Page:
Review: Sturmey Archer S3X: Three Speed Fixed Gear

The boys at Ben's Cycle laced the SX3 to the a black Velocity Deep V, which matches the wheelset I had on the Excersizer.

Like the fixed gear, but don’t like the hills?  Sturmey Archer SX3 to the rescue. I picked mine up from Ben’s Cycle, which sells the hub for $179.00. The S3X is much different than most SA 3-speed hubs.  It still has the usual planetary gears and suns that are clutched to the axle to engage the drive, but it lacks some of the other bits, like prawls.  That makes it a bit more dependable for those of you who may have had a bad experience sprinting hard on an old three speed.  This should give you a bit more confidence going into that no handed skid on the S3X.

The S3X has a 1:1 ratio in first gear, a 25% reduction in second gear and a 37.5% reduction in third.  This means if you run a taller gear, second becomes your primary running gear.  You can use first gear so you don’t spin out going down hills and third gear is your climbing gear.  I decided to run a 15 tooth rear cog and a 50 tooth front chainring combo, for about 88 gear inches.  I typically run a 40 or 44 with a 15. 

The test machine: 1992 Koga-Miyata "Excersizer."

The set-up is pretty standard on the Koga, but I put the anti-slip slotted washers on the inside of the dropouts to make up the difference between the 120 spaced hub and the 126 rear spacing on my bike.

I built up the S3X on my Koga Miyata “Excersizer,” an old Dutch road bike I bought about 5 years ago new old stock from my buddy Eric.  The advantage of using the road bike frame is that it has shifter mounts on the down tube.  The S3X comes with an indexed bar end shifter, but I opted for the cleaner cable housing free Campy Nuovo Record shifter set-up.  You need to make sure the shifter is snug,  but other than that, it is a pretty clean way to go as long as you have the shifter boss. You could always add the bosses with a tubing clamp like they did on the older frames if you don’t have the braze-ons.

Vintage Campy Nuovo Record shifter, clean and simple.

Even in the stand, it was obvious that this is not a zero lash hub.  This might bother some fixie afficianados. I used an old top-dead center indicator I had and measured between three and four degrees of lash at the crank.  That is similar to what other reviewers reported so I new I had it set up properly.

Three degrees of lash at the crank feels like you are running a loose or worn chain on a regular fixie.  It is most noticable when doing a track stand. Otherwise, I did not find it bothersome at all.  My buddy Jason Sanchez rides almost nothing but fixed gear bikes, and he said it did not bother him when he gave it a spin.

First impressions were made on a ride with Jason to see the Labor Day Parade.  The shifting was very smooth and I had no trouble using the friction shifter.  There was solid and obvious engagement when shifting.    There is a free-spin neutral, but if you make a very defininte shift, you should not have any trouble with it.

Teamsters in the Labor Day Paraged roll by Jason's cool ride. This bike was built by Jonny Cycles and won best track frame at the 2006 National Handbuilt Bicycle Show.

On my ride to work this morning, I was able to ride in second gear most of my way.  Today’s route downtown was a slight downhill most of the way with a couple small climbs and bigger downhills thrown in for fun.  The real test came when I hit 12th and Wells, a long bigger downhill.  Without spinning like a sewing machine, I took advantage of the 88 inch 1st gear, and I was able to surf the Wells Street green wave signal progression all the way from 12th to Water St. SWEET!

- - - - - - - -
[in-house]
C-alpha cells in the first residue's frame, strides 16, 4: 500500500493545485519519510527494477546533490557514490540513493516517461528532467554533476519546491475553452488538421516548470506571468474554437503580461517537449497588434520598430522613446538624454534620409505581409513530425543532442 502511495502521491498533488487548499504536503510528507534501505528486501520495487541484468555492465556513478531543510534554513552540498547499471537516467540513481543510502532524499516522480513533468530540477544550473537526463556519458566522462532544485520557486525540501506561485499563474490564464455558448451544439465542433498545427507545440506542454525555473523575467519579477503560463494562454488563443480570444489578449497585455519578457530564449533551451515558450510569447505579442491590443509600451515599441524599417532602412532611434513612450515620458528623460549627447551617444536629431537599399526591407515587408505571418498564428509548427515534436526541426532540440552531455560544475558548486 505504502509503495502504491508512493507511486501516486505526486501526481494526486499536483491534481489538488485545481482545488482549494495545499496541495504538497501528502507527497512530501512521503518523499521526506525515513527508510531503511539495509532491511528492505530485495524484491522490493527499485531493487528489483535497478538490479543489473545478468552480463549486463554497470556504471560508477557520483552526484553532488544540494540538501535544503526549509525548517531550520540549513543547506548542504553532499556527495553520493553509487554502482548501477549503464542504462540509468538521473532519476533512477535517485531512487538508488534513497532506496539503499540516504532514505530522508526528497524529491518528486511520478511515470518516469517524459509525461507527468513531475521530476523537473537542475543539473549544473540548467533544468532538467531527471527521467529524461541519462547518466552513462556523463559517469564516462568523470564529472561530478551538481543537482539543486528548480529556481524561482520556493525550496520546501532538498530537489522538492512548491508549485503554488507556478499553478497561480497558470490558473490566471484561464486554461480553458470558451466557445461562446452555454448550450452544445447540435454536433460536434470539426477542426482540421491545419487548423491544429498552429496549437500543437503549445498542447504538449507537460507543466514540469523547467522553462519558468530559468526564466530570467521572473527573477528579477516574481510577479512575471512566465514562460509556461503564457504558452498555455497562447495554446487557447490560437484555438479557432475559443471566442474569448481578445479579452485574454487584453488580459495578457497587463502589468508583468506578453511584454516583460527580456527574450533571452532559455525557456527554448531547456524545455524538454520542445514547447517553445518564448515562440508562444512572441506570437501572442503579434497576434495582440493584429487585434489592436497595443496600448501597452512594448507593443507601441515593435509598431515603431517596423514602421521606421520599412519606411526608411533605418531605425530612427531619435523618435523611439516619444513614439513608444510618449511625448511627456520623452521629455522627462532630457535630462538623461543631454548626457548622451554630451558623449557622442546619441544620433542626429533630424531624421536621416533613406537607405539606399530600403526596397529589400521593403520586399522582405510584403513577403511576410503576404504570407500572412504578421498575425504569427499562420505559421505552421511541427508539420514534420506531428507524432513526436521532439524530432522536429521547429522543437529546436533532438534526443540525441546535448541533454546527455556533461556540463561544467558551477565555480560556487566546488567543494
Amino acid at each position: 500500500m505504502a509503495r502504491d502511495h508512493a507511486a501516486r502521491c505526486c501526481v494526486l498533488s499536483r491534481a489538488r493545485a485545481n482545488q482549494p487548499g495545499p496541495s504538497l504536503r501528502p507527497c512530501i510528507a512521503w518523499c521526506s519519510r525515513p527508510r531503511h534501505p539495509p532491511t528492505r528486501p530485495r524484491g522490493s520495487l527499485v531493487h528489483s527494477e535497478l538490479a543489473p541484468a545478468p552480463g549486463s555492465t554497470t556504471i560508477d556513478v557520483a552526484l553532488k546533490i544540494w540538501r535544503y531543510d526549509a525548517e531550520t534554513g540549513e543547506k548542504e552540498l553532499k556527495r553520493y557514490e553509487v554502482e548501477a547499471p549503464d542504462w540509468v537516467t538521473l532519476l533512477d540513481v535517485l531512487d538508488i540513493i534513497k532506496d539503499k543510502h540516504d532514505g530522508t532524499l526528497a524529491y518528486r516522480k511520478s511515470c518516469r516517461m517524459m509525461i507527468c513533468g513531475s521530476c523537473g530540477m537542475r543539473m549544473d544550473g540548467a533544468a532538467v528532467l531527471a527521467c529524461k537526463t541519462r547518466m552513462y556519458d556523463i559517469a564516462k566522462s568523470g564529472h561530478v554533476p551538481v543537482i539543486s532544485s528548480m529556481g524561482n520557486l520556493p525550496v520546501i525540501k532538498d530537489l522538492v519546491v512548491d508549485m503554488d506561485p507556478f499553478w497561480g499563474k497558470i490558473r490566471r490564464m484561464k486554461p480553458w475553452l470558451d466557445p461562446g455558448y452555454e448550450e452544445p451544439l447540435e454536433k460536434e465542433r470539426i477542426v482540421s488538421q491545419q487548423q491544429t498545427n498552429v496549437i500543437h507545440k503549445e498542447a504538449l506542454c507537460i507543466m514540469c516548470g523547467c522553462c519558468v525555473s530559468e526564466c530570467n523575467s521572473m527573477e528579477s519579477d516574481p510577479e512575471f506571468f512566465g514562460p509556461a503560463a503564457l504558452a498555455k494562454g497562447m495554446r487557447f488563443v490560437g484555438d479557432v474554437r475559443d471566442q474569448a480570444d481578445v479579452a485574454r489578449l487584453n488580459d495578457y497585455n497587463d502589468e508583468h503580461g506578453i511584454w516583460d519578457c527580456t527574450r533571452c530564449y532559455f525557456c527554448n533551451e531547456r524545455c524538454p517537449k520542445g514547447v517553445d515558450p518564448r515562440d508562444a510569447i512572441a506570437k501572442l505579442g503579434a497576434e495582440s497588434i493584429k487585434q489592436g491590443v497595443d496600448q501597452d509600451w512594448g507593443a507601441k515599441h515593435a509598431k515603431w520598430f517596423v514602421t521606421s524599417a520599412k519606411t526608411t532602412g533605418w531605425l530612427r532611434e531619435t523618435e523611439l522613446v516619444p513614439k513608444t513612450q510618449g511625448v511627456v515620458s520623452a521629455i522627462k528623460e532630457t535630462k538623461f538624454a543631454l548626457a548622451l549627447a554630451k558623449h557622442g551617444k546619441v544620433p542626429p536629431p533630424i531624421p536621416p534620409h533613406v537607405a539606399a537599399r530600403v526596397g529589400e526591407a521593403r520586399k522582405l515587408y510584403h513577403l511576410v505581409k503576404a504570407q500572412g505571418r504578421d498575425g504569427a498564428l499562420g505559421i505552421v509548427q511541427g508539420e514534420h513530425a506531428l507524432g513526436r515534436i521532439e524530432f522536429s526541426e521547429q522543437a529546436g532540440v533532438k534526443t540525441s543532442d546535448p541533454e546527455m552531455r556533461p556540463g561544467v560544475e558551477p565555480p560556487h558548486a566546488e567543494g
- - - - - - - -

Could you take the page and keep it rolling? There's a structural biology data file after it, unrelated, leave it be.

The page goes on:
I will give a climbing update later this evening since I now have to ride up all those hills into a fierce headwind to get home.  So check back later.

About Dave Schlabowske, Deputy Director

Dave was the first full-time staff member hired to open the Bike Fed's Milwaukee office 15 years ago. A former professional photographer and life-long Milwaukee resident, Dave likes wool, long rides, sour beer, and a good polar vortex once in a while.

7 thoughts on “Review: Sturmey Archer S3X: Three Speed Fixed Gear

  1. Hey Dave. That is such a beautiful bike. I am impressed.
    But yeah I would love to know how to get the same bullhorn that you have in the top image. That polished aluminum shines so nicely and the crosscut on the end is a cool flare. I just ordered the S3X and now I wait.

    After I finish this build and test it’s workings I’ll be giving it to pops! I hijacked his old school steel frame italian bike and am doing a fix up for him.

    Yeah just email me.

  2. Hey Dave, I read you review and ordered a S3x for my old German built Hercules steel frame. Could you share some info about your chainline and how you got it straight, using what crank with what BB width. I understand that the S3X mandates 42-45mm. Thanks in advance! -Andreas

    • Andreas, I did not do anything special to set the chainline since I was just using the wheel for the review. I just left the old BB in and everything ran fine. I’m sorry, but I don’t remember the spindle length on the BB in my Koga-Miyata Exercizer. I could pull the cranks off and measure it if you really want, but I suggest you just run the narrowest BB that will fit the frame. I doubt you will have any problems. Shoot me a photo and email (overthebars (at) yahoo (dot) com) after you build up the bike. I’d like to hear your impressions to see if they match with mine. Do you plan on using the SA shifter?

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